By Shira Schoenberg
BOSTON — On the same day as the Massachusetts Senate debated a comprehensive criminal justice reform bill, Supreme Judicial Court Chief Justice Ralph Gants laid out his own suggestions for reform.
Gants used his annual State of the Judiciary address Thursday to stress the importance of taking steps to reduce the rate at which people return to prison.
“If we continue to allow many defendants to leave our prisons and houses of correction with untreated drug and mental health problems, with no job training or job experience, and then continue to place obstacles in their way when they try to find lawful employment, we can be sure that they will find work; it might just not be the work we want them to find,” Gants said.
He quoted a formerly incarcerated inmate who said, “The streets are always hiring.”
Among Gants’ suggestions, many of which were included in an independent review of the Massachusetts justice system by the Council of State Governments:
- Provide drug treatment, mental health treatment and cognitive behavioral therapy to prison inmates.
- Give defendants reasonable incentives to seek treatment, such as earned time off their sentences and parole.
- Reduce the degree to which a criminal conviction makes it harder to keep a driver’s license, get a job, obtain education or find housing.
- Diminish the financial burden of fees and fines.
- Enroll 18- to 24-year-olds in post-release programs.
“If we take these steps, then we can finally make a dent in that persistent recidivism rate and reduce the overall crime rate,” Gants said.
Gants did not weigh in on many of the controversial provisions of the state Senate’s bill, such as revising statutory rape statutes or changing the age at which a juvenile can be tried as an adult.
But as he has in the past, Gants reiterated his support for eliminating mandatory minimum sentences for certain crimes, such as selling drugs near a school zone. The state Senate is considering eliminating several mandatory minimum sentences for drug crimes.
Gants called attention to two other problems currently plaguing the criminal justice system. One, which is particularly pronounced in Western Massachusetts, is the inability to find attorneys to represent parents and children in cases when the Department of Children and Families has removed a child from parental custody.
State law grants the parents a hearing within 72 hours of a child’s removal to determine whether the parents or the state will have custody until the matter is resolved. But in Hampden County, since March, approximately half of these hearings have been delayed because it was not possible to find an attorney to represent indigent parents and children.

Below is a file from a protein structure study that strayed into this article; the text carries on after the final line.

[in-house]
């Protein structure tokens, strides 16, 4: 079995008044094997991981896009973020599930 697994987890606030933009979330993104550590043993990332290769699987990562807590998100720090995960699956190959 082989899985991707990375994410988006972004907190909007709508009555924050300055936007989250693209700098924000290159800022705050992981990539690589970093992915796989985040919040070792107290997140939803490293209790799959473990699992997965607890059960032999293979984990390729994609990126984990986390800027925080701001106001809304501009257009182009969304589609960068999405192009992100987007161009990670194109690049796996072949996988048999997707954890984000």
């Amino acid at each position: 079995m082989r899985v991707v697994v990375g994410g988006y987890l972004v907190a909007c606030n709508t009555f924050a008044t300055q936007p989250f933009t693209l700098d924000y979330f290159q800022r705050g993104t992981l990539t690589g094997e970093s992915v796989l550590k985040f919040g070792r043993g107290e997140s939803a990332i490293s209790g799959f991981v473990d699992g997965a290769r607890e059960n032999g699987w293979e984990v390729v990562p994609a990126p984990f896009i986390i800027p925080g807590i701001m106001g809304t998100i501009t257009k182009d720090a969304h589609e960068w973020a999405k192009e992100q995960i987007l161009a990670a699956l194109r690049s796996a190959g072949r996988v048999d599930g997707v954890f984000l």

“The problem so far has eluded resolution and may even be getting worse,” Gants said, calling it “a constitutional emergency.”
Gants said there needs to be more training for attorneys to take these cases. He said he will ask the Legislature to raise the rate for public defenders who take these cases from $55 to $80 an hour.
Another serious problem is the “overwhelming” workload for judges in Probate and Family Court, which Gants said is “simply not sustainable.” Gants said he has asked retired Justice Margot Botsford to consult on the issue and figure out how to make the Probate and Family Court less burdensome for judges and more effective for litigants.
Other judicial priorities that Gants stressed include expanding the use of specialty courts, like drug courts; saying up to date in the use of information technology like electronic filing; and making better use of videoconferencing.
Trial Court Chief Justice Paula Carey, in her own address, said she supports changes to the bail system, which is another issue included in the Senate criminal justice bill. Carey said the trial court wants to see the state move toward a system that decreases reliance on cash bail and standardizes the factors judges consider when deciding to release defendants on bail.
Carey said the court also supports part of a separate bill, which was based on the Council of State Governments review, that focuses on expanding community corrections centers, which supervise offenders on probation with both sanctions and services.
Carey said the trial court plans to focus on providing services to high-risk, high-need young adults ages 18 to 24 through a pilot probation program.
She acknowledged the debate, but did not take a stance on what age someone should be considered a juvenile. “A justice system that appropriately responds to criminal behavior and helps young adults rebuild their lives has potential to reduce further criminal activity and consequently the number of future victims,” Carey said.